On Friday, October 26th, Mount Holyoke’s Rooke Theatre hosted a performance of Chinese Yue Opera scenes, featuring award-winning actors Jun’an Wang and Qi Tao. Wang and Tao, both of whom flew in from China specially for this event, performed three scenes from the classic operas Liu Yi Delivers a Letter for the Dragon King’s Daughter and Searching for and Probing the Wife, featuring full costume, makeup, and choreography. Professor Ying Wang’s ASIAN-215 class, “Androgyny and Gender Negotiation in Contemporary Chinese Woman’s Theater,” also assisted in planning and putting on the event. Students from the course worked as translators, stage crew, and presenters, providing the audience with cultural, literary, and historical contexts for each of the three excerpts.
Yue Opera, the second most popular opera genre in China today, originated in the early 20th century and is notable for its all-female casting. Actresses are trained, typically from a very young age, to perform one of a variety of specialized role types, which are distinguished by the gender, age, class, and mannerisms of the character. Of the two performers visiting Mount Holyoke, Jun’an Wang specializes in young male lead roles, while Qi Tao is trained as a female lead. Both Wang and Tao participated in a panel on Wednesday the 24th, during which they answered a series of questions posed by Mount Holyoke students. Over the course of the session, the actresses emphasized the hard work, dedication, and passion necessary to succeed as a Yue Opera performer. Wang also mentioned her joy in seeing younger generations’ interest in this century-old genre of performance. At the same time, though, both actresses expressed their worry for the future of Yue Opera, since fewer and fewer young Chinese women are choosing to undergo the rigorous training necessary to become a Yue performer.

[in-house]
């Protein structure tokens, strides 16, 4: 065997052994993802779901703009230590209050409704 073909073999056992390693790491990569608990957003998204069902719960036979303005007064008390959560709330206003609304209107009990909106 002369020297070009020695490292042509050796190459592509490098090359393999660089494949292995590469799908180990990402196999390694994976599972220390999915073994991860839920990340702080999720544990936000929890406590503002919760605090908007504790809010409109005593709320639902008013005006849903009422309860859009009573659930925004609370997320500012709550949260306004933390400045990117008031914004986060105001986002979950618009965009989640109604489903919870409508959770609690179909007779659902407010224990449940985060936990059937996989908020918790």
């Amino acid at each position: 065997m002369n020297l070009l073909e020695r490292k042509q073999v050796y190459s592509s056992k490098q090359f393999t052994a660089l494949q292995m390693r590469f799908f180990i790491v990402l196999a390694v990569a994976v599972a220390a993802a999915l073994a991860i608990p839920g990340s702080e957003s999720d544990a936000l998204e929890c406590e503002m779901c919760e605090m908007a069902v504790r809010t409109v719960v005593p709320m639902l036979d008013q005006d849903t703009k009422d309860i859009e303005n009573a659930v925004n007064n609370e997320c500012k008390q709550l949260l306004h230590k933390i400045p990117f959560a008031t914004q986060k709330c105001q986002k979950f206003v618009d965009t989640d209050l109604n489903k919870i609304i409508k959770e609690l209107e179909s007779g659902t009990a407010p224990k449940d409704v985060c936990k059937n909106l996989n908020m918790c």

Regardless of the future of this genre, it was successfully received at Mount Holyoke. Rooke Theatre was nearly sold out with students, faculty, and the general public, including numerous students in the Asian Studies, Theatre Arts, and Gender Studies departments. As an elaborate art form, a slice of cultural history, and a challenge to heteronormative and “gender-straight” Western theatre, Yue Opera holds a powerful allure for students in all areas of study.
After the show concluded, some attendees were interviewed about this very unique opportunity on the Mount Holyoke Campus. There were many people clamouring to get on stage to take a photo with the talented Opera Artists, but Sally Sutherland, the theater Department chair was hanging back, content to take photos of the general excitement surrounding the event. Sally was thrilled that the opera event had gone off so well, despite the most minor of technical difficulties. “I’d never seen Yue Opera before.” She said. “I had no idea what to expect going in, but it was so interesting! It’s made me far more interested in Yue Opera than I ever was before-I’d go again in a heartbeat.” Many of the students from the class that helped to host the Opera enjoyed participating in it and watching it from the sidelines. It was also certain to be a fantastic learning experience for students to not only get to watch recorded operas, but to see one in real life before them. One student, Katie Simpson said “It was a huge privilege to have them here first hand, and that might be the only time I’ll ever have an opportunity like that. It was just… excellent. Just really excellent.” The event was a success for students, faculty, and general attendees alike, and a fantastic opportunity for all those involved in seeing it or making it happen.